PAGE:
Trailheads and Paths, Issue 7: Chorus of the Herons

Each time I have visited my son in San Diego, I stop in Orange County before heading home. The beaches, missions and gardens in the home of Disneyland and Knott’s Berry Farm have given me a far greater appreciation for all that Southern California has going for it- beyond the traffic and smog, which weren’t bad this time around, and which are only the small price we pay to enjoy the O.C’s many sublime beauties.

I have been to Dana Point twice before.  The town, named for Richard Henry Dana, whose statue adorns the town’s harbourside park, has a lovely promontory, to its north.  I have climbed the trail to the summit of that striking overlook, and walked the harbourside path, once before, as well.  This time, March 21, accompanied by my O.C. friend, Janet, I saw and heard things from a bird’s perspective, specifically that of a heron.  There are two species of heron in Dana Point and neighbouring Doheny Beach.  Janet and I witnessed a raucous chorale of nesting Blue Herons, as we walked along the harbourside park.

As is customary with our visits, we enjoyed lunch first- this time at Harpoon Henry’s, on the east end of the harbour area.  It’s hard to not get a good seafood meal in an OC beach town, and mine was fabulous.  Henry’s gave Janet a good chicken lunch as well- not every maritime-themed place does landlubber fare well, so this was a plus.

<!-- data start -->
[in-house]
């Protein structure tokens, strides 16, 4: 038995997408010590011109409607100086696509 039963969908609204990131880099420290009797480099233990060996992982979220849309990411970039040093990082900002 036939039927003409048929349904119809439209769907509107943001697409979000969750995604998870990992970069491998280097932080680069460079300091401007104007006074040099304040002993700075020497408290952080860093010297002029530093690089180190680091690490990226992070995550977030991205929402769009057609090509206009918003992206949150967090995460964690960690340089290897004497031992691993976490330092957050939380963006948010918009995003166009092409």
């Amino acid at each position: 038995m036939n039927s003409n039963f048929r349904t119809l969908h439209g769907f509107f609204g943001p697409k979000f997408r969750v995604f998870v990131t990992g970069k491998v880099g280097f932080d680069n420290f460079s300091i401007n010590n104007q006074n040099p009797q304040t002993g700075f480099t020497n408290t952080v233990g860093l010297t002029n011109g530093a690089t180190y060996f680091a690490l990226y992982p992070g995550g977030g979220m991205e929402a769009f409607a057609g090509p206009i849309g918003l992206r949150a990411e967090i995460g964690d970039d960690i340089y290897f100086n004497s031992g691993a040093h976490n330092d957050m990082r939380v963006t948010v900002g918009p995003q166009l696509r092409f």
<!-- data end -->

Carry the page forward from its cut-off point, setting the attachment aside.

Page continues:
Here is a refresher of what Dana Point Harbor looks like.






Here, again, is the harbourside park.




The above photo shows a eucalyptus tree, which, along with the melaleuca (tea tree), serves as a nesting place for both the Blue Herons and their cousins, the Night Herons.

Here are some shots of blue herons and their nests.  Look carefully, and you can see the heads of one or two birds in each nest.










One of our avian friends decided to go for a food run.




Meanwhile, back on the ground, a blond squirrel was competing with his grey California ground squirrel relatives, for the generosity of  California park goers.



On the beach rocks, an oyster catcher was finding its prey.


After Janet left, I lingered a bit at the south edge of the park, taking in the raucous commotion of the Night Herons, whose call sounds like a cross between someone gargling and Chewbacca the Wookie, from Star Wars.


One Night Heron obliged me by sauntering in the nearby rocks.


I was fascinated for the two-and-a half hours spent watching and listening to these awesome creatures.  The afternoon gave a new meaning to “Stop and smell the roses”.  There were more wisteria than any other plant, but that’s another story.

NEXT:  Doheny Beach

7 thoughts on “Trailheads and Paths, Issue 7: Chorus of the Herons

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